Accrued Revenue Journal Entry – Explained

Revenues are one of the top indicators of a company’s performance. The higher the revenues of a company are, the higher its profits will be as well. However, higher-income doesn’t always mean higher cash flows. Its mainly due to some companies making sales on credit terms, which means they will receive the cash against it in the future.

What is Accrued Revenue?

Accrued revenue is any revenue earned by a company or business for which it hasn’t received a payment at the time of delivering the goods. Accounting standards require a company to recognize revenues when it earns them, not when it receives cash. Therefore, companies that make sales on credit terms will always have to record or recognize accrued revenues.

There are various reasons why companies record accrued revenues. Firstly, because of the accruals concept of accounting, companies record revenues when earned, not when a customer pays for them. Secondly, it also follows the matching principle of accounting, which states that companies should record an expense in the same period as revenues it helped generate.

Practically, accrued revenues can come up due to various types of transactions. For example, it can happen when a company delivers goods but does not bill the customer at the time. Similarly, it can happen for long-term projects, where companies recognize revenues based on the percentage of completion method. Companies can also record accrued revenues on the interest income from loans given to others.

Preconditions for recognizing Accrued Revenue

Companies cannot record accrued revenue in every single case. Therefore, there are some preconditions attached to recognizing revenues to satisfy the requirements of the accounting standards. Some of the preconditions necessary for recording accrued revenues are as follows.

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First, a company must have already earned revenues for it to be able to record them. It means that there should be a delivery of products or services to the company’s customers. If a company has delivered only a part of its products or services from a large contract, it must estimate the portion of the delivered goods and recognize the revenue for that portion only.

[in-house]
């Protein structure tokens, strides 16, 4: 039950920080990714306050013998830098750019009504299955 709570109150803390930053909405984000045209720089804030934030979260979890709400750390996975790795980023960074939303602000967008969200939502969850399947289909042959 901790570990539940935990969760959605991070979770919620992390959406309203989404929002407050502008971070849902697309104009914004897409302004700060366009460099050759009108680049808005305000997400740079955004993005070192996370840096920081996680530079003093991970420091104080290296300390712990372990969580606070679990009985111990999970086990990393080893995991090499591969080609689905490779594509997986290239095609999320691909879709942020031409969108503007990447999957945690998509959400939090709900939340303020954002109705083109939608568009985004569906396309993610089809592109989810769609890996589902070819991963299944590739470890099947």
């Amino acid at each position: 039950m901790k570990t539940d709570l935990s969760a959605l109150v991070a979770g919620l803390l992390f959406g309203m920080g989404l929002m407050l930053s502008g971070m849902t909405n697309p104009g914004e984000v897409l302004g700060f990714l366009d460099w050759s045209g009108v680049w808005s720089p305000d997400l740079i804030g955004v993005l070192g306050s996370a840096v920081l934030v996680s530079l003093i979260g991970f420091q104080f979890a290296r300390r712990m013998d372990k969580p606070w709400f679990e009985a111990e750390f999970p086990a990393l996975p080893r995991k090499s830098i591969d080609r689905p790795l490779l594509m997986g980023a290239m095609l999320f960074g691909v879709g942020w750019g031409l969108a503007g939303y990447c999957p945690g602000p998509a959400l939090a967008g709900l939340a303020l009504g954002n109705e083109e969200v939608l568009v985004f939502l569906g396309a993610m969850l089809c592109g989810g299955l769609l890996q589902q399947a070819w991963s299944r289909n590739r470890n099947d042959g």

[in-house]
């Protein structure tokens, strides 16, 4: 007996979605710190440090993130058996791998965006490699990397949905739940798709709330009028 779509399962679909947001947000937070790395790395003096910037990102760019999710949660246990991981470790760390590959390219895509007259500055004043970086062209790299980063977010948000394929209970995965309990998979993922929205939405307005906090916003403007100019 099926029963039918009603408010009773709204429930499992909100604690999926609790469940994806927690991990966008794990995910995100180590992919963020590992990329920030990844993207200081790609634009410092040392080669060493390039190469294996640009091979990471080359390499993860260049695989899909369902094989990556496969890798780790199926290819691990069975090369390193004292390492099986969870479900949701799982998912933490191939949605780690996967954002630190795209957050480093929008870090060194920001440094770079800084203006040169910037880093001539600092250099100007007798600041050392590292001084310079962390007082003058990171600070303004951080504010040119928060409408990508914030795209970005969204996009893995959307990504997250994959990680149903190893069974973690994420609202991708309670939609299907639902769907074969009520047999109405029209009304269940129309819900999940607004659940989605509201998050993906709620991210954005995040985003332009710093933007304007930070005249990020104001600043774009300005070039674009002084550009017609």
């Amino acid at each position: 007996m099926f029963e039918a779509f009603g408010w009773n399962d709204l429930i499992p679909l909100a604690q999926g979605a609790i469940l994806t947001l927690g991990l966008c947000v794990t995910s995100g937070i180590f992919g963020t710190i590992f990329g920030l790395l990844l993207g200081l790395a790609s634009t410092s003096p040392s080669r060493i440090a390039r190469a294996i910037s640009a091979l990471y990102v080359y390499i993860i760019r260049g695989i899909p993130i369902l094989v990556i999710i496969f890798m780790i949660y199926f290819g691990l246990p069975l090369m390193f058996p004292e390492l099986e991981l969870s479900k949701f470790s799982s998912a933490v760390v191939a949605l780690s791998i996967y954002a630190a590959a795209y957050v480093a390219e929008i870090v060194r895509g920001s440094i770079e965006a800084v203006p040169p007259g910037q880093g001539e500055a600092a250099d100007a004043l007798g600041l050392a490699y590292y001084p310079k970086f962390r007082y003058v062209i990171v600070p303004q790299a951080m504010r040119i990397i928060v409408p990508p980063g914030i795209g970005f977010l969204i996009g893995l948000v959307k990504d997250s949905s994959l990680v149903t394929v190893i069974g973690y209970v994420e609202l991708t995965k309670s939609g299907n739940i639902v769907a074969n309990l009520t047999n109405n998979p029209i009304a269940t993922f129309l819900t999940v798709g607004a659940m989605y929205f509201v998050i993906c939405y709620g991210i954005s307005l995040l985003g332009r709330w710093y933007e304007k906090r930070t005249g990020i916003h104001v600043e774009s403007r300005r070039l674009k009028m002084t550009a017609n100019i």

Similarly, the company must estimate or calculate the value of the goods or services delivered. In case it cannot measure their value, it cannot recognize revenues related to them. Furthermore, the company must evaluate whether the customer can, with reasonable certainty, pay for the delivered goods.

Lastly, it is also vital for the company to have persuasive evidence of an arrangement for recognizing accrued revenues. This evidence may be in the form of a written or oral agreement with the customer that is binding.

Journal entry

In its most basic form, accrued revenues come in accounts receivable balances from customers to whom a company makes credit sales. When a company makes credit sales to a customer, it must record the accrued revenue when it delivers the goods or services to the customer. The journal entry to record accounts receivable balance and the associated accrued revenues for the customer is as follows.

DrAccounts receivablex

Before recognizing the accrued revenue for a customer, the company must ascertain that it meets the prerequisites or preconditions needed to record it. If a transaction does not satisfy the aforementioned preconditions, the company cannot record the sale transaction.

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Once the customer repays for the goods in the future, the company must remove the related accounts receivable balance. However, the double entry for the eventual repayment will not affect the related accrued revenue recognized in the accounts. Similarly, if the customer fails to repay the company, the accrued revenue recognized will remain unchanged.


A company, ABC Co., makes sales of $10,000 to a customer. The customer does not make any payment against the revenue but promises to repay the company in 30 days. ABC Co. delivers the goods to the customer. ABC Co. believes the sale transaction meets all the preconditions necessary for it to recognize an accrued revenue.

Therefore, the company must record the revenues from the customer as accrued revenues. The double entry that ABC Co. will use to record the transaction is as follows.

DrAccounts receivable$10,000

Eventually, when the customer repays the balance, ABC Co. can credit the accounts receivable balance and debit the mode of receipt from the customer.


Accrued revenues are revenues earned by a company but for which the customer hasn’t made a payment. The reason why companies record accrued revenues is to conform to accounting standards and concepts, such as accruals and matching concepts. However, companies must first ensure a transaction meets the preconditions necessary to recognize it.